I love obsessive behavior. There's something about a singular commitment to one object or idea that, at its best, raises human idiosyncrasy to the level of art. Motomachi's vending blog is one example: four years old last month, the blog uses daily photographs and comparisons to track the changes in one beverage vending machine somewhere in Japan. Without offering much in the way of commentary, the project manages to inspire observations about the cyclical nature and the major tropes/themes of beverage advertising, the mysterious systems that function around us and provide the everyday context of our lives (in four years, for example, Motomachi has only once seen the machine being refilled), and the role of vending machines in Japanese culture.
There's a similar kind of obsessiveness at work in Chris Harne's Condiment Packet Gallery, a collection of 724 (and counting) scans of condiment packets. The project began in November of 2003 and has expanded dramatically since that time thanks to reader submissions. Harne's goal is to build an exhaustive collection of the packets that fit his criteria (which mostly amount to excluding sugar and salt packets). In building this collection, Harne has managed to evoke a powerful sense of variety in sameness: all of the packets "look alike," yet together they reflect strong differences in national and period style, brand identity, and the colors, themes, and other design elements associated with different kinds of condiment. Harne's collection also inspires me to reflect on the "single serving" lifestyle that has become characteristic of American culture--the intense focus on the individual as the unit of American life (as opposed to the family and other forms of collective) and our tendency to focus on the present moment in isolation rather than situating the present in terms of the past that led up to it and the future to which it leads. In many ways, the fast food industry is the ultimate expression of these national tendencies and--as the international sections of Harne's collection remind us--their most exportable form.
Assignment: Response #3
At the beginning of the semester, I suggested that you find some kind of independent project that would drive your blog. This could be a weekly writing project or it could be something else that helps draw you into the themes of the course and makes your classmates want to check in with your work. Whatever you choose to do, the project should be something that you work on regularly, and it should involve some writing even if it relies primarily on other media. Motomachi's vending blog and The Condiment Packet Gallery provide good models for such a project--although, again, yours should involve some writing. Without copying Motomachi or Harne exactly, you could learn a lot from the ways they've constructed their projects so that they are (1) creative enough to provoke a reader's interest and (2) easy to maintain.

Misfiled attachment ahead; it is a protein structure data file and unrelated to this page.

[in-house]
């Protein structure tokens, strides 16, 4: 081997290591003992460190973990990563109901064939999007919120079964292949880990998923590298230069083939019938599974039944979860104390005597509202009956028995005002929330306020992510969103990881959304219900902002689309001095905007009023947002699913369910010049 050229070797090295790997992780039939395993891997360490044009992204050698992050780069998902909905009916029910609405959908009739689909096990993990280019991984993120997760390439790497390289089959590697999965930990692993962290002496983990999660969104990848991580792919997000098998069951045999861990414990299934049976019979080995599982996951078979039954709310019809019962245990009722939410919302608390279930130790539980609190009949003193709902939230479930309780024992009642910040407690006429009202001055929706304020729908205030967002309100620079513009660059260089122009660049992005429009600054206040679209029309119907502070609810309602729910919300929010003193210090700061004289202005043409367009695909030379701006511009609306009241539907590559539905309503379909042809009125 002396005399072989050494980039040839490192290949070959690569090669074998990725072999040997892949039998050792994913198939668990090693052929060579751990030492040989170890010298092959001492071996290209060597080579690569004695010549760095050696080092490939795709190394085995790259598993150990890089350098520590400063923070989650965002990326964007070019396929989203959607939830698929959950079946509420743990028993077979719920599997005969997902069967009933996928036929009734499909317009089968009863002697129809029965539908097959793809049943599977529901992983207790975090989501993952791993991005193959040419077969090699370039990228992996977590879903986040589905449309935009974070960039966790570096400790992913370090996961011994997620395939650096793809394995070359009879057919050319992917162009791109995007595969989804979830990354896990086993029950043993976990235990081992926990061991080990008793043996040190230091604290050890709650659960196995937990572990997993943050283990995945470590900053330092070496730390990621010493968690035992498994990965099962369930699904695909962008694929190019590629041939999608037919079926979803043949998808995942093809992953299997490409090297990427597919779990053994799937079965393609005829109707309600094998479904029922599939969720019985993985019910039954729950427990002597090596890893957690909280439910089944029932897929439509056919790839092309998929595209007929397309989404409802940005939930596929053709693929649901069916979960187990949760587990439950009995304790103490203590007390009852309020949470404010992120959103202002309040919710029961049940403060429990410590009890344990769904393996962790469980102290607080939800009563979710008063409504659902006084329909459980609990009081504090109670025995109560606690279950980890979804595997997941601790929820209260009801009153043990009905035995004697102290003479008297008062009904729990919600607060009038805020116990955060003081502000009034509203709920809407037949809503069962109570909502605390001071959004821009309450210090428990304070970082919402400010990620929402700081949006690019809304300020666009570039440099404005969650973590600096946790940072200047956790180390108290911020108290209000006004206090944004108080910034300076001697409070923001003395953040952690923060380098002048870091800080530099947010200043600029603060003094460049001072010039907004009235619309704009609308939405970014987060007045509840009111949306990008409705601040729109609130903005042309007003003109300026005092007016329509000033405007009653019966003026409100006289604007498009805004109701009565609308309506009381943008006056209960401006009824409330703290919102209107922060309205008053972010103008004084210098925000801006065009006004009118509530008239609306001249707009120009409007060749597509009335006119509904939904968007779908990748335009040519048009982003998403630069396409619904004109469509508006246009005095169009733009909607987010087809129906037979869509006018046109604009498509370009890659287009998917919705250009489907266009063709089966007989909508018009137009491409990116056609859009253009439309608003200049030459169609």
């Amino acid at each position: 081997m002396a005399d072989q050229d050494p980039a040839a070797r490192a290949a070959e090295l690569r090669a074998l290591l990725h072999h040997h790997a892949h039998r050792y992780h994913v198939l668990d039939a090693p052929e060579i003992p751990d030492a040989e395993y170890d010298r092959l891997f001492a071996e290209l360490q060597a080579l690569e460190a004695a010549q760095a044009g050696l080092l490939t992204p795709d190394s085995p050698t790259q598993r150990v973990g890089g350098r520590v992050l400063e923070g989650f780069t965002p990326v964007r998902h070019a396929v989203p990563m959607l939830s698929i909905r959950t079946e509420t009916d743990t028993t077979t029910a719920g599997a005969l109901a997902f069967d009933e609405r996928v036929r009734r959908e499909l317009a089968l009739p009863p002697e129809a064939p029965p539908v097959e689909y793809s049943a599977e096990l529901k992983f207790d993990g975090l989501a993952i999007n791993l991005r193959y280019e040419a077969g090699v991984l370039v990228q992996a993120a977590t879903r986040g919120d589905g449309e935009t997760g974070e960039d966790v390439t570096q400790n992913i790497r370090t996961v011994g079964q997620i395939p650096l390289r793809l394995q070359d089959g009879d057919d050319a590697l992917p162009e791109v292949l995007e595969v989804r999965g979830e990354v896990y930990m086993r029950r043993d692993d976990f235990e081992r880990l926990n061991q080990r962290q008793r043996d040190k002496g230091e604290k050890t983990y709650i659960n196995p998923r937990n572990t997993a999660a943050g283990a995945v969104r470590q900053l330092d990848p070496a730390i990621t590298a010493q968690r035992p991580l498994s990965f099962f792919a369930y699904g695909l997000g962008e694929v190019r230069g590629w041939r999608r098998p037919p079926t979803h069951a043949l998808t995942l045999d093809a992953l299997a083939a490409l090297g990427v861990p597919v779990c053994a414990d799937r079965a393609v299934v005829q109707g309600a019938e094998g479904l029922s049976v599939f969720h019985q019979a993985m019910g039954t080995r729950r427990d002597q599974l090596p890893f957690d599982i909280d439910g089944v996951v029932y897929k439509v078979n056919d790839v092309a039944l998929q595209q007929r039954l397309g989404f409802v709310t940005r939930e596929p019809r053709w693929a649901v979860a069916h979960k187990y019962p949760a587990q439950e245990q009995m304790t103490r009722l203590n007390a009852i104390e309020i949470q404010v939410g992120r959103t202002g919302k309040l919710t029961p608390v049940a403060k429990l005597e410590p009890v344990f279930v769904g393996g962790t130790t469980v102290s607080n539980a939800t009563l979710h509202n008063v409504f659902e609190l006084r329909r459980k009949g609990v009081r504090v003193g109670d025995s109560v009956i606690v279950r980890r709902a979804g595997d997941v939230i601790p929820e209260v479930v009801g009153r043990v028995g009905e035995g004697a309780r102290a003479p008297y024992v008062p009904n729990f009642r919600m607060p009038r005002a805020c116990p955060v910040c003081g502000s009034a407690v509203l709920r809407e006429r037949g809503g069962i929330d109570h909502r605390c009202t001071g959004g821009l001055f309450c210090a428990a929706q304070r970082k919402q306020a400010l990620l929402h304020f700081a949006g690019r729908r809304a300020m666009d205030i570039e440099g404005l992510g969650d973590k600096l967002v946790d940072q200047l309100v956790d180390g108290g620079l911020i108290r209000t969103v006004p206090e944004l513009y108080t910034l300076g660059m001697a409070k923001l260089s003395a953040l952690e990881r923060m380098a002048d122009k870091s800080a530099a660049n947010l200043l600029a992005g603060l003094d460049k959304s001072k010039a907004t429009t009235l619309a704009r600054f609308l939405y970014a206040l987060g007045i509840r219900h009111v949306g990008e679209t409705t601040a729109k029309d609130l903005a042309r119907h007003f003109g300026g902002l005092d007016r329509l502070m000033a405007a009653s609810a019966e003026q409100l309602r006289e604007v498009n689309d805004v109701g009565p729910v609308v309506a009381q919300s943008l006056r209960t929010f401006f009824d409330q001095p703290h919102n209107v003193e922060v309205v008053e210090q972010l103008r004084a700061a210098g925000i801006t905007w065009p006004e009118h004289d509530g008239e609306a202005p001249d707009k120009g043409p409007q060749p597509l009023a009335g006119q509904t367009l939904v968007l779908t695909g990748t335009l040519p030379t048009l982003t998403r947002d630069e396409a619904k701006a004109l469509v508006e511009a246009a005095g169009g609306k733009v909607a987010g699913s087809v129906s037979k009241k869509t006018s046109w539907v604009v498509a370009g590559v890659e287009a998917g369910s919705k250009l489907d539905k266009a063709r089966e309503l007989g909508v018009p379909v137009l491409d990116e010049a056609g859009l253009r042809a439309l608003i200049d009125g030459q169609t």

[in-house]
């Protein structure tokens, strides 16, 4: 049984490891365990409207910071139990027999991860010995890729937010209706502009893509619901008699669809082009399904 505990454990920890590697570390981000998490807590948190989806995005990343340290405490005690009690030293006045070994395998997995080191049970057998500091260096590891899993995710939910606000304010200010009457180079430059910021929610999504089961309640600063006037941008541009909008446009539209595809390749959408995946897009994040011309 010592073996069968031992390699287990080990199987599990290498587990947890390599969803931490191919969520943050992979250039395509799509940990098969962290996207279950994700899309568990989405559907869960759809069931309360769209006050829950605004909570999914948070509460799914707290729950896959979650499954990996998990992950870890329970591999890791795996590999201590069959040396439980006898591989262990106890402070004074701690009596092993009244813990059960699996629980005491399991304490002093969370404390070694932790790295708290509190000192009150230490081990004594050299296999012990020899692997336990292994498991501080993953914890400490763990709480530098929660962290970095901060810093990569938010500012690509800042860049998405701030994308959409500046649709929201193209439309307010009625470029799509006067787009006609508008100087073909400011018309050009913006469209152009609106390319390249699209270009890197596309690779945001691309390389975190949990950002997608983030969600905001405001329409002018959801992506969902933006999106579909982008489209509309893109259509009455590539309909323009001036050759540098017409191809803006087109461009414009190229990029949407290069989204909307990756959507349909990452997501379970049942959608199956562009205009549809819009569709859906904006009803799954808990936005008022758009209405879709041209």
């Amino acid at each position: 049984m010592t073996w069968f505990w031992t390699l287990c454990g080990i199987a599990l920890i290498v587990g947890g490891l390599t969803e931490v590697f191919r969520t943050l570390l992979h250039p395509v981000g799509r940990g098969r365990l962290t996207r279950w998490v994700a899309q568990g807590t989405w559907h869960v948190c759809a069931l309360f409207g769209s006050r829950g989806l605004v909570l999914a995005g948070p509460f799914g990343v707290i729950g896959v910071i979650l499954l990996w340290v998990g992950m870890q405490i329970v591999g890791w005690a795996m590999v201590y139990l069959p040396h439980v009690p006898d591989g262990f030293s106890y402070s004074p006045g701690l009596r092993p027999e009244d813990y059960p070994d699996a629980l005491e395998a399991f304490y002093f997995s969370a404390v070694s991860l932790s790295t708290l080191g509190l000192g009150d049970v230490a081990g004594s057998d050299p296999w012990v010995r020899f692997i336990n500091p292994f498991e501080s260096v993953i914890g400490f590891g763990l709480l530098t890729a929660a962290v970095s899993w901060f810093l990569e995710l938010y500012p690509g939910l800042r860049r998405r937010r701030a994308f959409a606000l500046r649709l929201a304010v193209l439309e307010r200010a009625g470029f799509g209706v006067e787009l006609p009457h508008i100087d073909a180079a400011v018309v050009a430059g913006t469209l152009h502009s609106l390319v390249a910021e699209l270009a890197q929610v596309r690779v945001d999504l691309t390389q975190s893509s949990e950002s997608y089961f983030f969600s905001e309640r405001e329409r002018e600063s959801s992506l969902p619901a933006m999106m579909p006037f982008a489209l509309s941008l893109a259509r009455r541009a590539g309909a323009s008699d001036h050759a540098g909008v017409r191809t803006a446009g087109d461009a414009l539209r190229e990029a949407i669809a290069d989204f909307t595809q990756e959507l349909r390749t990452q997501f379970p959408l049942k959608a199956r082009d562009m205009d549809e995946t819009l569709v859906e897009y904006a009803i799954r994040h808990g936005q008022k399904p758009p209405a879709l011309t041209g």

Both of these projects could easily be incorporated into a staple form of the blogosphere, the "regular feature"--a recurring theme that bloggers revisit each week on a particular day. In fact, although these sites are devoted entirely to the projects I've described above, they could still be considered regular features: Motomachi updates every day, and Chris Harne posts his new-found packets every Monday. Having a regular feature can give your blog a sense of continuity and create a shared sense of event among your readers. It can also help you to keep your blog active because it allows you to build it into your routine.
For ENG101 Response #3 (due on your blog before class T 10/12) I want you to write a 300-word description of a weekly blog project that you will do for the rest of the semester. The response should:
- Describe your project in detail
- Explain how you came up with the project and how it relates to your everyday life
- Explain the themes of your project, what you hope to learn from it, and what kind of thoughts you hope it will inspire in your readers
Be sure to use good organization in your response, dividing it into appropriate paragraphs with strong topic sentences. Please label this post with the following words: response, project. All of your blog project posts should be labeled: project.
If you need more inspiration, you might take a look at these other blogs, all of which are devoted to specific projects:
- Miss Q's Fed Up with Lunch: Miss Q is a teacher who decided to eat lunch at the school cafeteria every day in 2010 and blog about her experiences;
- Andrea Joseph's SketchBlog: not related to the course themes, but a good model for how to use art and writing together in a blog; and
- Slice: this is now a semi-professional blog, but it started out as a personal project to review all of the major pizza restaurants in New York City.
On Thursday 10/14, I will give you 1/2 hour of class time in the computer lab to work on the first post for your blog project. Make sure that you bring whatever you need--images you've made or found, text that you've written--to class that day on a USB drive or as an email attachment. After that, I will give you some time to look at each other's projects and offer comments.